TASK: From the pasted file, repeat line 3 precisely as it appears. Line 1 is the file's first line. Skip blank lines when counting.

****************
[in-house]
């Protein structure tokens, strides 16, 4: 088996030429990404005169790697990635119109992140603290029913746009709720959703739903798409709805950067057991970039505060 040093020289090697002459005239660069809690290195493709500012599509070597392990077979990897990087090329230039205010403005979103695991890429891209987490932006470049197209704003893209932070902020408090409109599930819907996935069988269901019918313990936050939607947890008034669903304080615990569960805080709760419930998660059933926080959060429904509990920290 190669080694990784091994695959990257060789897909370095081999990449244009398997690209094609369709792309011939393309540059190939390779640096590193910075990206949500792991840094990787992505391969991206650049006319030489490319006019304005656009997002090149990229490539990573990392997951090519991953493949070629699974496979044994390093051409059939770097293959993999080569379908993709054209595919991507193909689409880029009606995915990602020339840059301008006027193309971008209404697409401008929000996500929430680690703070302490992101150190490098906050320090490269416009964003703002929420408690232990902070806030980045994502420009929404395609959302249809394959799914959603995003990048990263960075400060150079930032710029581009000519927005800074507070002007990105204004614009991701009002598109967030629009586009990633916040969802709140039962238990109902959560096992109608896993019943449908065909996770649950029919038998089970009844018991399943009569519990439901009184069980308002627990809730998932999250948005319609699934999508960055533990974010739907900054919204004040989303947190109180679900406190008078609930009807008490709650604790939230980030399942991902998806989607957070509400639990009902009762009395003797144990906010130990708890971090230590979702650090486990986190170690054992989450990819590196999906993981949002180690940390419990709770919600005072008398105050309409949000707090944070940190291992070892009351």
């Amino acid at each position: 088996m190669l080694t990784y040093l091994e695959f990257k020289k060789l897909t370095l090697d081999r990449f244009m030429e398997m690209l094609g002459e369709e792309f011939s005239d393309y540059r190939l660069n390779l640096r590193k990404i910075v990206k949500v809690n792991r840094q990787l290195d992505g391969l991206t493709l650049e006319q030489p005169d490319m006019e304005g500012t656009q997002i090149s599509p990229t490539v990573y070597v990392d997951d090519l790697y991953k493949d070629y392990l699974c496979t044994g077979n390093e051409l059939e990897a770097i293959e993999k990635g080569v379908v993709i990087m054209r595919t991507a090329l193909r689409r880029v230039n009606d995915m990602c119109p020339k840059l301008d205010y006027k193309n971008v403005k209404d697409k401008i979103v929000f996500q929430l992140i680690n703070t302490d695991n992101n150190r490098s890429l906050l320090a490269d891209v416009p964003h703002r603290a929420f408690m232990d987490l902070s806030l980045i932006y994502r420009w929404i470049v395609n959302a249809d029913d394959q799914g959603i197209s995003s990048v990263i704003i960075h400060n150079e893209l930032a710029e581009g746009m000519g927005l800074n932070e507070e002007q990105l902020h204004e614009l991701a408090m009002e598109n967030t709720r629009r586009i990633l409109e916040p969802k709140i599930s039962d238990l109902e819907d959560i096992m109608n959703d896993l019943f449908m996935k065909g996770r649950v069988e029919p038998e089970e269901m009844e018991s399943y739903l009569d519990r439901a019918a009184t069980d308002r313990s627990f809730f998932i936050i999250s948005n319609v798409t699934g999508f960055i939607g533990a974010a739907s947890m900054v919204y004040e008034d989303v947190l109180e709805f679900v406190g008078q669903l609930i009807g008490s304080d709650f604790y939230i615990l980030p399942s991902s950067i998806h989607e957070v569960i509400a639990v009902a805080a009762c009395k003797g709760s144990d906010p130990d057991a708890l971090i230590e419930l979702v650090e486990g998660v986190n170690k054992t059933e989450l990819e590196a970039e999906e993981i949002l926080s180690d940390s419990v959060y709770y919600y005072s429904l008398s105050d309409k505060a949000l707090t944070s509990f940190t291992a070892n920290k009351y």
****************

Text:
């Amino acid at each position: 088996m190669l080694t990784y040093l091994e695959f990257k020289k060789l897909t370095l090697d081999r990449f244009m030429e398997m690209l094609g002459e369709e792309f011939s005239d393309y540059r190939l660069n390779l640096r590193k990404i910075v990206k949500v809690n792991r840094q990787l290195d992505g391969l991206t493709l650049e006319q030489p005169d490319m006019e304005g500012t656009q997002i090149s599509p990229t490539v990573y070597v990392d997951d090519l790697y991953k493949d070629y392990l699974c496979t044994g077979n390093e051409l059939e990897a770097i293959e993999k990635g080569v379908v993709i990087m054209r595919t991507a090329l193909r689409r880029v230039n009606d995915m990602c119109p020339k840059l301008d205010y006027k193309n971008v403005k209404d697409k401008i979103v929000f996500q929430l992140i680690n703070t302490d695991n992101n150190r490098s890429l906050l320090a490269d891209v416009p964003h703002r603290a929420f408690m232990d987490l902070s806030l980045i932006y994502r420009w929404i470049v395609n959302a249809d029913d394959q799914g959603i197209s995003s990048v990263i704003i960075h400060n150079e893209l930032a710029e581009g746009m000519g927005l800074n932070e507070e002007q990105l902020h204004e614009l991701a408090m009002e598109n967030t709720r629009r586009i990633l409109e916040p969802k709140i599930s039962d238990l109902e819907d959560i096992m109608n959703d896993l019943f449908m996935k065909g996770r649950v069988e029919p038998e089970e269901m009844e018991s399943y739903l009569d519990r439901a019918a009184t069980d308002r313990s627990f809730f998932i936050i999250s948005n319609v798409t699934g999508f960055i939607g533990a974010a739907s947890m900054v919204y004040e008034d989303v947190l109180e709805f679900v406190g008078q669903l609930i009807g008490s304080d709650f604790y939230i615990l980030p399942s991902s950067i998806h989607e957070v569960i509400a639990v009902a805080a009762c009395k003797g709760s144990d906010p130990d057991a708890l971090i230590e419930l979702v650090e486990g998660v986190n170690k054992t059933e989450l990819e590196a970039e999906e993981i949002l926080s180690d940390s419990v959060y709770y919600y005072s429904l008398s105050d309409k505060a949000l707090t944070s509990f940190t291992a070892n920290k009351y």